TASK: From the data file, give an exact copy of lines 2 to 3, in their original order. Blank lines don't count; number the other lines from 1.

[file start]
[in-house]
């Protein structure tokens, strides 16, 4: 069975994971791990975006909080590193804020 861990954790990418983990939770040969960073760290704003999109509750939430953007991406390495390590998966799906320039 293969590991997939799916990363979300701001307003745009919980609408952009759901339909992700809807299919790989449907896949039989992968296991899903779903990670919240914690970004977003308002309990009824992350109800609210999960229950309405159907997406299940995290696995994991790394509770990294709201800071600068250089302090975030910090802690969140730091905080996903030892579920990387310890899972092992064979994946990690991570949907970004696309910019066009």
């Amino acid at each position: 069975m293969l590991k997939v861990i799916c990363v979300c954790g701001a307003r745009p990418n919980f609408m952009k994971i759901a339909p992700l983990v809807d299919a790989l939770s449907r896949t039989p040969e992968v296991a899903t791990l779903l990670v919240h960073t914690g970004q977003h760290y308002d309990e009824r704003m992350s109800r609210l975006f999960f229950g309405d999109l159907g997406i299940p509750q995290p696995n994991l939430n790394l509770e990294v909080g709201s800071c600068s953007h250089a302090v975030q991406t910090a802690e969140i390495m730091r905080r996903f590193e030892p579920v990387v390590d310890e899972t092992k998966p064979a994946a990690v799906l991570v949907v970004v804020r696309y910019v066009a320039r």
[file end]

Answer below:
């Protein structure tokens, strides 16, 4: 069975994971791990975006909080590193804020 861990954790990418983990939770040969960073760290704003999109509750939430953007991406390495390590998966799906320039 293969590991997939799916990363979300701001307003745009919980609408952009759901339909992700809807299919790989449907896949039989992968296991899903779903990670919240914690970004977003308002309990009824992350109800609210999960229950309405159907997406299940995290696995994991790394509770990294709201800071600068250089302090975030910090802690969140730091905080996903030892579920990387310890899972092992064979994946990690991570949907970004696309910019066009």
């Amino acid at each position: 069975m293969l590991k997939v861990i799916c990363v979300c954790g701001a307003r745009p990418n919980f609408m952009k994971i759901a339909p992700l983990v809807d299919a790989l939770s449907r896949t039989p040969e992968v296991a899903t791990l779903l990670v919240h960073t914690g970004q977003h760290y308002d309990e009824r704003m992350s109800r609210l975006f999960f229950g309405d999109l159907g997406i299940p509750q995290p696995n994991l939430n790394l509770e990294v909080g709201s800071c600068s953007h250089a302090v975030q991406t910090a802690e969140i390495m730091r905080r996903f590193e030892p579920v990387v390590d310890e899972t092992k998966p064979a994946a990690v799906l991570v949907v970004v804020r696309y910019v066009a320039r």